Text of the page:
HIIT and Resistance Training
Incorporating a resistance workout into your day two to three times a week will help preserve and even build muscle. I reiterate ladies, you will not end up looking like Arnold Schwarzenegger.
Rather, this will give you a toned body and great posture.
HIIT, also known as high-intensity interval training only takes 10 to 20 minutes a day. It comprises of 20 to 60 seconds of high-intensity activity, with 10 to 30 seconds rest in between sets.
Using bodyweight exercises during the active phases is a great way to build muscle and get some cardio training in.
Try this 11-minute beginner HIIT workout designed specifically for women over 50.
Alternatively, just do 20 to 60 minutes of resistance work. Use weights or do bodyweight exercises. Do 8 to 12 repetitions and 1 to 4 sets of that exercise. Take a minute or two to rest between sets.
Targeting your whole body each session is a good use of time. Compound exercises that use multiple muscles at a time help you to build muscle faster and burn more calories.
Here are some examples:
- Push-Ups: Knee push-ups (for beginners) or regular push-ups (more advanced) target your upper back, core (lower back and stomach muscles), triceps (back of your arms), your chest, and even your glutes (bum). Keep your glute muscles contracted along with your stomach to stay stable. Keep your elbows at no more than a 45-degree angle to your body.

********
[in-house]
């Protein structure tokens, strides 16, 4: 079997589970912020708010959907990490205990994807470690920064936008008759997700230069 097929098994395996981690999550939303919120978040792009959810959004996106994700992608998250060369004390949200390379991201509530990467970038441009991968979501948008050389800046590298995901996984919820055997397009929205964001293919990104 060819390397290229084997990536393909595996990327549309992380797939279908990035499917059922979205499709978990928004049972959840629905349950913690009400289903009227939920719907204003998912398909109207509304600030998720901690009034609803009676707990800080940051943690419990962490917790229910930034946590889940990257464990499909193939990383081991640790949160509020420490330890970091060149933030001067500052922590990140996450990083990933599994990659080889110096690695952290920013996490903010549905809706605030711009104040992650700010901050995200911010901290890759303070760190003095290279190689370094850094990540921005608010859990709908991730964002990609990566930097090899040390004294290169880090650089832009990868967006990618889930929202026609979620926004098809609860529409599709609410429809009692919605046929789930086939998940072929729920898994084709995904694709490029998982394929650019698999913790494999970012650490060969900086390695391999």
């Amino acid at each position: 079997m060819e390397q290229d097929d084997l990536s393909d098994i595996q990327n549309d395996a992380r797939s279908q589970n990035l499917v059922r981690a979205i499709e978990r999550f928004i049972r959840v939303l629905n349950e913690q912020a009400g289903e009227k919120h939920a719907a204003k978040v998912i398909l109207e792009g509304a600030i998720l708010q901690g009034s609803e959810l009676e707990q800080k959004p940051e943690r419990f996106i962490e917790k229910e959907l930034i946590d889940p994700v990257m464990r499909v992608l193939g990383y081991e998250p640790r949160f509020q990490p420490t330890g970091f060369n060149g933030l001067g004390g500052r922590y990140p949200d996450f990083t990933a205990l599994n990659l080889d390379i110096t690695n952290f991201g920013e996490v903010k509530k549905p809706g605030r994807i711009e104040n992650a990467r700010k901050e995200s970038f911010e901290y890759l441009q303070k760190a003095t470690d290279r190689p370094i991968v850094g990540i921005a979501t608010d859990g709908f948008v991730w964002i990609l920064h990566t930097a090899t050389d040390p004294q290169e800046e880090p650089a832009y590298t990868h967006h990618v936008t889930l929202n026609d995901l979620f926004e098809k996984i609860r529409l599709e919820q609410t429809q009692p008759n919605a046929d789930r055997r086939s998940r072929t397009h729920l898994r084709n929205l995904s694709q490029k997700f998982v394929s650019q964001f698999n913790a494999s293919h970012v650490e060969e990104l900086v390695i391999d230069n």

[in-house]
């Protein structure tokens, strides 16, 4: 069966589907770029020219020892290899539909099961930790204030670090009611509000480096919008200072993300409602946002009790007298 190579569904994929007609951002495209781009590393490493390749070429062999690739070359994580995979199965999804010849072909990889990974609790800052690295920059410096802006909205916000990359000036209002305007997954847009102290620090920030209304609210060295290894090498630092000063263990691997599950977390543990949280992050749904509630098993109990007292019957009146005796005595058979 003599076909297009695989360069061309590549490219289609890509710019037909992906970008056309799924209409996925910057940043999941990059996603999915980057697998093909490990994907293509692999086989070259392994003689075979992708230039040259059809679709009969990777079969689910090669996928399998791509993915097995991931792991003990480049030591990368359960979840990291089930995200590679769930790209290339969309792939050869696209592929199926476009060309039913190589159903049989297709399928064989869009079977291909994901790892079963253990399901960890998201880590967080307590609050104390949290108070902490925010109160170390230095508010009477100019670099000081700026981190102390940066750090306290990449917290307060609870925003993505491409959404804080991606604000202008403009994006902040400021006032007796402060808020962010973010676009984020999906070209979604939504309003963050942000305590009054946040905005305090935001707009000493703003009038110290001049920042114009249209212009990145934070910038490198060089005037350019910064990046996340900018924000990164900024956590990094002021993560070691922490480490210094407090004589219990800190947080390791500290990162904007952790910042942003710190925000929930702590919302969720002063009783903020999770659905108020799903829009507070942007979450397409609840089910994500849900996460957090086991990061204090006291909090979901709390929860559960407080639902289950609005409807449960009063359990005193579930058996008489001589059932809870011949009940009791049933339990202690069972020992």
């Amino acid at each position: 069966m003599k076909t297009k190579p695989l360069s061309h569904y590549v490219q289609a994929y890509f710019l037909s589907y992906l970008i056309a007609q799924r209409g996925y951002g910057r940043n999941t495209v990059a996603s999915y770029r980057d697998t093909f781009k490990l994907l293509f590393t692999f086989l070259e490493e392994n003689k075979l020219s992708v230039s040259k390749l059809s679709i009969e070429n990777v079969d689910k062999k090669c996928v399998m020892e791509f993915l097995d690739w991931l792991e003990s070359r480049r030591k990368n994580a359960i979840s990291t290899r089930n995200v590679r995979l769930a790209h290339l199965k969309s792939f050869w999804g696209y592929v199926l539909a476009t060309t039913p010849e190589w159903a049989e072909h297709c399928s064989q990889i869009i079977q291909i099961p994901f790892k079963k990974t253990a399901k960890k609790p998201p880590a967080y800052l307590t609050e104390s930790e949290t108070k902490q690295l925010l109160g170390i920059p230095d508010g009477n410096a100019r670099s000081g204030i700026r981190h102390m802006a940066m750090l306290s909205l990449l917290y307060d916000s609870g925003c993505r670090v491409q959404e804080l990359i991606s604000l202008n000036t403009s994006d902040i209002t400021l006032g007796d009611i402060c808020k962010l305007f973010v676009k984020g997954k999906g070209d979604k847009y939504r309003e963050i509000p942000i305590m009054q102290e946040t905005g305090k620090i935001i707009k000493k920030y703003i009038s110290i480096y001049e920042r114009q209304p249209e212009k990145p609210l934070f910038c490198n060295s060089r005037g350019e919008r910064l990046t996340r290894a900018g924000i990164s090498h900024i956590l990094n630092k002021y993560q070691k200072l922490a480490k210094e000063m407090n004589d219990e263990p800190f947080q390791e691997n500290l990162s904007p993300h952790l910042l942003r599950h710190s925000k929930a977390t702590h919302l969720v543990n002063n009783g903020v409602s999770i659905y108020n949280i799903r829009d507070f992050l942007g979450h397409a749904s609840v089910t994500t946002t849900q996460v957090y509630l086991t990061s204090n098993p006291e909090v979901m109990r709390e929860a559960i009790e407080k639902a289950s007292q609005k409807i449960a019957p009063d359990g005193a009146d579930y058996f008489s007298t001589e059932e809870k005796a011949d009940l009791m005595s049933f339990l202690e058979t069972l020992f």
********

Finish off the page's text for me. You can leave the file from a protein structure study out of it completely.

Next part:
- Squats: How you squat determines which muscles are targeted most. Narrow squats target the quads (the front of your thighs) more. Wider squats target your bum more. Your core and hamstrings (back of your thighs) will also fire to keep you stable. Keep your knees out so they are in line with your toes. Never let your knees go over your toes.
- Bird Dog: What the heck? It’s simpler than it sounds. Get on all fours, tighten your core, and lift one arm and the opposite leg to form a straight line with your body. Lower. Switch sides. It works your core, upper back, hip flexors (the muscles at the front of your hips), hamstrings, and your bum.
This type of exercise is what the world popularized for women for decades. Aerobics. But you can also swim, ride a bicycle, jog, dance, or walk, albeit it briskly.
If you’ve always wanted to try tennis or step aerobics, grab a friend and do it.
Your body will adapt by using oxygen more efficiently. Mitochondrial density also increases which fuels your muscles and speeds up your metabolism.
Step 2: Eat Healthily